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Medal for Committee of teaching technique in Iraq


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Rare medal for Committee of teaching technique (Ministry of Higher Education) in Iraq. This medal issued in the early years of the 1990s, after the II Gulf war.It was issued for the 25th aniversary of the foundation this Committee and it awarded to the professors of the Committee of teaching technique in Iraq.

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Lorenzo

Edited by IMHF
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Outstanding medal! Thanks for posting it! (It would look good on the OMSA site too).

Too bad about the sanctions, but one good thing about the invasion, everyone gets to eat now and far fewer have died than the pro-Sadaamites claimed were killed by the UN sanctions (I remember leftie University Professors stating that 500,000 starved to death).

Sorry Ed-I couldn't resist a jab. :rolleyes:

Edited by Ulsterman
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Outstanding medal! Thanks for posting it! (It would look good on the OMSA site too).

Too bad about the sanctions, but one good thing about the invasion, everyone gets to eat now and far fewer have died than the pro-Sadaamites claimed were killed by the UN sanctions (I remember leftie University Professors howling about 500,000 starved to death).

Sorry Ed-I couldn't resist a jab. :rolleyes:

Actually it was closer to 1.2 million. But this is :off topic: .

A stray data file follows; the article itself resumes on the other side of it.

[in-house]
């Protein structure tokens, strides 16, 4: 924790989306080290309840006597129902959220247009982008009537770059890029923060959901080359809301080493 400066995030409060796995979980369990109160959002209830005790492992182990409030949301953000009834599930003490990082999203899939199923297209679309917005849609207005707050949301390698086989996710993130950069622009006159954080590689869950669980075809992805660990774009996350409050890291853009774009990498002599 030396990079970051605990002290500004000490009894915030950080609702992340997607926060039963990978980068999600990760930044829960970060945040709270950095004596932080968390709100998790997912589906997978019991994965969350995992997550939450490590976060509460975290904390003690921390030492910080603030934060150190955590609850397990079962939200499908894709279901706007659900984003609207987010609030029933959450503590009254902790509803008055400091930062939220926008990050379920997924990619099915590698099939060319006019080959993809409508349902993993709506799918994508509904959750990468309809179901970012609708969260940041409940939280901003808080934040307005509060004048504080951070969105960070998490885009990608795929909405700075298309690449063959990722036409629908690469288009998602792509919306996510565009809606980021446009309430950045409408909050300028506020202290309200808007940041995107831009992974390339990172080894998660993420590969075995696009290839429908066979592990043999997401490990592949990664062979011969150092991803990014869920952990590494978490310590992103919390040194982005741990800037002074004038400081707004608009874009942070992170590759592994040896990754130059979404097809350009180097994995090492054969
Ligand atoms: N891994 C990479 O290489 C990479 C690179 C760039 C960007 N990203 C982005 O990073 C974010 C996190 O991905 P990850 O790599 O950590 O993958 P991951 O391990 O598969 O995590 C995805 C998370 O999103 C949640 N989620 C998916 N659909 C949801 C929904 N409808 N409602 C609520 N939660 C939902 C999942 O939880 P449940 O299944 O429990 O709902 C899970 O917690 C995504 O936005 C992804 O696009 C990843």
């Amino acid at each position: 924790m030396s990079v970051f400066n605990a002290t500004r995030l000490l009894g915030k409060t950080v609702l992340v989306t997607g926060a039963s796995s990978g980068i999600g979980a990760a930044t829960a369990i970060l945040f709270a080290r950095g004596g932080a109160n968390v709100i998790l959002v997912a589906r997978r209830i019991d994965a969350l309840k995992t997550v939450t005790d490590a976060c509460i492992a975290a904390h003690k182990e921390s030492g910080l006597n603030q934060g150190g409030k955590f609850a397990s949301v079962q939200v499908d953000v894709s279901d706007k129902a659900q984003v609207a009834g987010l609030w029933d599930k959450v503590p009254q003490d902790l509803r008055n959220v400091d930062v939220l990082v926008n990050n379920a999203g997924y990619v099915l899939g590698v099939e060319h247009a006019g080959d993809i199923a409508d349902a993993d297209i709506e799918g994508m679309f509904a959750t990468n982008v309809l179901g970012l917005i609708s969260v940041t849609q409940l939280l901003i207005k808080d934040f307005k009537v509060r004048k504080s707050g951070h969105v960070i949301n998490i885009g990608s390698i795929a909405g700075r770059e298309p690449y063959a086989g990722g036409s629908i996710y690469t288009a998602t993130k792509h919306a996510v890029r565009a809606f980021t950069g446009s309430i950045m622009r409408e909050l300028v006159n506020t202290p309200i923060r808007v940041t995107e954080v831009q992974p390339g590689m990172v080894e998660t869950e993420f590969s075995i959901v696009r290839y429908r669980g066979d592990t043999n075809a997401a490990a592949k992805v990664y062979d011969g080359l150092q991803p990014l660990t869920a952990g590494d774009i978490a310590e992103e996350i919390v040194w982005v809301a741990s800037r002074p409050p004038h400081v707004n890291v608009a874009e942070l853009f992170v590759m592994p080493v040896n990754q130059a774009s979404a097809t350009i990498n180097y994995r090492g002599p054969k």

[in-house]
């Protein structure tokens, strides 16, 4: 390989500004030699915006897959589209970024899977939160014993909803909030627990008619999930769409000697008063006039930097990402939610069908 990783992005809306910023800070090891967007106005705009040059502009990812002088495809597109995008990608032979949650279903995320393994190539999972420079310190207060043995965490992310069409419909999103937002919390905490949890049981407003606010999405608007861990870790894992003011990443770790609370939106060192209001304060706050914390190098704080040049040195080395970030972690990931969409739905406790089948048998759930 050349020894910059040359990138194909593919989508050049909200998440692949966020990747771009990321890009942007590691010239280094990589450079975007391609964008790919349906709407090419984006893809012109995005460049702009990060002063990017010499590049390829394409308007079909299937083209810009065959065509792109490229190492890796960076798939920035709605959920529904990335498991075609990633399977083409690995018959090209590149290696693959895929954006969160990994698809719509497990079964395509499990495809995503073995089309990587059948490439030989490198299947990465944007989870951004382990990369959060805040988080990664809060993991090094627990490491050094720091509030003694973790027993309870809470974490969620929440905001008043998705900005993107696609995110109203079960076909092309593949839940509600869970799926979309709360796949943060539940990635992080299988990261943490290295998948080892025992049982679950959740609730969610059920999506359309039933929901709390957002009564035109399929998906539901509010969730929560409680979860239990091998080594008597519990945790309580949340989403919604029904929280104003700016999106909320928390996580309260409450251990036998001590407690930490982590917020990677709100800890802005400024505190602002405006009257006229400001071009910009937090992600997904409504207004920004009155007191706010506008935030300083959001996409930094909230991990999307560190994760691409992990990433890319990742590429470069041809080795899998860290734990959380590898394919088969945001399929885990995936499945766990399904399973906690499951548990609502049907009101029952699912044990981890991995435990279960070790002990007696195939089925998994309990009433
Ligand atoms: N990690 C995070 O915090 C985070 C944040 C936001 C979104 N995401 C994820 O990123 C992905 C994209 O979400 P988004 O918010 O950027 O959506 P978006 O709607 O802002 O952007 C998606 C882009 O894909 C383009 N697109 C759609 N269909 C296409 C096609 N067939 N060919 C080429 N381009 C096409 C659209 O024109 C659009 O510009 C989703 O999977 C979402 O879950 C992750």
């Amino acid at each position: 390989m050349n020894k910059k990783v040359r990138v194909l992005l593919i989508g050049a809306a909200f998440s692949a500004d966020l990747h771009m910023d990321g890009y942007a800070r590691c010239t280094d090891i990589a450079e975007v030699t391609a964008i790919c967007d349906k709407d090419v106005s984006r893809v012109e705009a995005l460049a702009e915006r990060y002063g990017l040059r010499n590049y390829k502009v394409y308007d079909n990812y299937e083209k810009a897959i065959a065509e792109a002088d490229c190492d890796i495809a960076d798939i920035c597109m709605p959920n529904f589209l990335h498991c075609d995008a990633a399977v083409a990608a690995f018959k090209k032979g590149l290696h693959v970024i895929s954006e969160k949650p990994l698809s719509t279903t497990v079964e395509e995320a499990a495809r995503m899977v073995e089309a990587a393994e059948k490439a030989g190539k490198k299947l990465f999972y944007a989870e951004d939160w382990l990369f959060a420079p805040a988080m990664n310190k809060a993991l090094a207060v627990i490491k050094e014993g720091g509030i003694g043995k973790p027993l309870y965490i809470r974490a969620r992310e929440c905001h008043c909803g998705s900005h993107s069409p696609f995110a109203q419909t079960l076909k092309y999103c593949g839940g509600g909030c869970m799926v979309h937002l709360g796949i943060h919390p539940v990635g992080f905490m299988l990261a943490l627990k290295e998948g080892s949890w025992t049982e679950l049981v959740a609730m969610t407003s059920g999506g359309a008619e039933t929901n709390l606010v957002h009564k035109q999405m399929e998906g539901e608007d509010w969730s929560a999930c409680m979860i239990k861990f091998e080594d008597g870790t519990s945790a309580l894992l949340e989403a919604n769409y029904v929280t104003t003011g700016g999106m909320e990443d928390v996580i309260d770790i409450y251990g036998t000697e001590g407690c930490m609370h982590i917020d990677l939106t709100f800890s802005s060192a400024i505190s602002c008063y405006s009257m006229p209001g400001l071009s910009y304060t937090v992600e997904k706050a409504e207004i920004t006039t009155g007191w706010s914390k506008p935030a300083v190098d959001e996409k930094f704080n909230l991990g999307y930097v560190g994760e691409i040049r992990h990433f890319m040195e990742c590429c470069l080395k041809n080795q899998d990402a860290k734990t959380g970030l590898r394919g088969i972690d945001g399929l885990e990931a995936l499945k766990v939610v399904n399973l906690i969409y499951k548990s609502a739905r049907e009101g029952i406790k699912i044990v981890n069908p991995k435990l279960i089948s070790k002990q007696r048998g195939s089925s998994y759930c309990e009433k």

Relevant to us is the fact that the quality of Iraqi medals collapsed during this period, reghardless of where they were manufactured. For example, the ugly thick plastic ribbons for the gallantry medal.

Edited by Ed_Haynes
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Yup-

I would suspect that the manufacturers are still around and perhaps the contract records are stuck away in some "1992 paid receipts" file somewhere.

Perhaps Lorenzo will find out who made these.

By the way, Ed did you retire? If so, I have a present for thee.

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Yup-

I would suspect that the manufacturers are still around and perhaps the contract records are stuck away in some "1992 paid receipts" file somewhere.

Perhaps Lorenzo will find out who made these.

By the way, Ed did you retire? If so, I have a present for thee.

The whole question of the preservation of pre-invasion Iraqi records is a very difficult one, and specialiusts in the area have been trying to find out whether any pre-invasion records survive (though the Afghan situation is significantly worse than the Iraqi one). While no straight answers have emerged from the occupation authorities (is this in any way surprising), it seems that most government records were destroyed or looted or merely trashed by the occupation forces (though you might find some among the other Iraqi plunder on e$cam?). We have to remember that the only reason we have extensive and well-organized archives from the Third Reich was the plan to have war crimes trials; there was no such plan for trials in Iraq, just plans for executions. Far beyond our narrow phaleristic interests, this is a tragedy for future scholars attempting to write any history of Iraq in the second half of the 20th century. (Not to discuss the looting of museums and so on.) But, then, invaders and occupiers have never been good friends to history.

Me? Yes, retired. Making the transition to full time research and writing, which is nice, and to a much-reduced income, which isn't nice.

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